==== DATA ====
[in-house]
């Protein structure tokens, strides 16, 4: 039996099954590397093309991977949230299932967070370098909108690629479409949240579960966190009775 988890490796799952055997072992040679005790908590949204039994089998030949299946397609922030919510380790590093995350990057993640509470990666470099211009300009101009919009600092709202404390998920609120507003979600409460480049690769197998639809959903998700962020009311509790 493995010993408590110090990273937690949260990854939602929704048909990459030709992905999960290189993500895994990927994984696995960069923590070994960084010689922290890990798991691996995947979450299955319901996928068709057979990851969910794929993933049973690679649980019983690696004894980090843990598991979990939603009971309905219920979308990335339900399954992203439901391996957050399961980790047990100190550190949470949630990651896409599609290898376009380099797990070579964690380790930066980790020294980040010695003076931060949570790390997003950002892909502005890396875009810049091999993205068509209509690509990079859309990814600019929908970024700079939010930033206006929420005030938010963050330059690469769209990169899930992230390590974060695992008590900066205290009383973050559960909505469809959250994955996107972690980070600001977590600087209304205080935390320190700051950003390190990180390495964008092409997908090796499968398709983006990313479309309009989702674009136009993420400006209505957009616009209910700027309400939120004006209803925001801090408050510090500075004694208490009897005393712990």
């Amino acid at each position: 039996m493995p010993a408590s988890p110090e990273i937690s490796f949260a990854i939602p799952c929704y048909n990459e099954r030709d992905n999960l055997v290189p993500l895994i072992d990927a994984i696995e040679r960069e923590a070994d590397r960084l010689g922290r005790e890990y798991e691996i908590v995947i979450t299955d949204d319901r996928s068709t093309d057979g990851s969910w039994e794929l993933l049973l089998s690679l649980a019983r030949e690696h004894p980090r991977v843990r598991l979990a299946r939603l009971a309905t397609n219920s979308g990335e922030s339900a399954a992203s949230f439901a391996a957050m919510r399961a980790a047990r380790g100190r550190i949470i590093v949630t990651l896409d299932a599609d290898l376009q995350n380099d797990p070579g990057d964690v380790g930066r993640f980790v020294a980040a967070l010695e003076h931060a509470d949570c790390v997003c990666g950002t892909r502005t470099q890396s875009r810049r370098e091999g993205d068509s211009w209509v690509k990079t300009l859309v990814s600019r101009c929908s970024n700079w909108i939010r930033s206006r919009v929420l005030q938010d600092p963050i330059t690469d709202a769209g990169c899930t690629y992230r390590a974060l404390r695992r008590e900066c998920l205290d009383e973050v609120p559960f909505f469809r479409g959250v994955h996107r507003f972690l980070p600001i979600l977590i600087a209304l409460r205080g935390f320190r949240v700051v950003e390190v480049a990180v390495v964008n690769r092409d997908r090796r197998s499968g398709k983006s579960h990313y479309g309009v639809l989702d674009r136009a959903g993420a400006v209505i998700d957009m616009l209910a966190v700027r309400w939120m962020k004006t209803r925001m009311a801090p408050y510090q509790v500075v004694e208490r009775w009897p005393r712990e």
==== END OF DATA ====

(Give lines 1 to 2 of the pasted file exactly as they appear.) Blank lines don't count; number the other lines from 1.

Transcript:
[in-house]
């Protein structure tokens, strides 16, 4: 039996099954590397093309991977949230299932967070370098909108690629479409949240579960966190009775 988890490796799952055997072992040679005790908590949204039994089998030949299946397609922030919510380790590093995350990057993640509470990666470099211009300009101009919009600092709202404390998920609120507003979600409460480049690769197998639809959903998700962020009311509790 493995010993408590110090990273937690949260990854939602929704048909990459030709992905999960290189993500895994990927994984696995960069923590070994960084010689922290890990798991691996995947979450299955319901996928068709057979990851969910794929993933049973690679649980019983690696004894980090843990598991979990939603009971309905219920979308990335339900399954992203439901391996957050399961980790047990100190550190949470949630990651896409599609290898376009380099797990070579964690380790930066980790020294980040010695003076931060949570790390997003950002892909502005890396875009810049091999993205068509209509690509990079859309990814600019929908970024700079939010930033206006929420005030938010963050330059690469769209990169899930992230390590974060695992008590900066205290009383973050559960909505469809959250994955996107972690980070600001977590600087209304205080935390320190700051950003390190990180390495964008092409997908090796499968398709983006990313479309309009989702674009136009993420400006209505957009616009209910700027309400939120004006209803925001801090408050510090500075004694208490009897005393712990």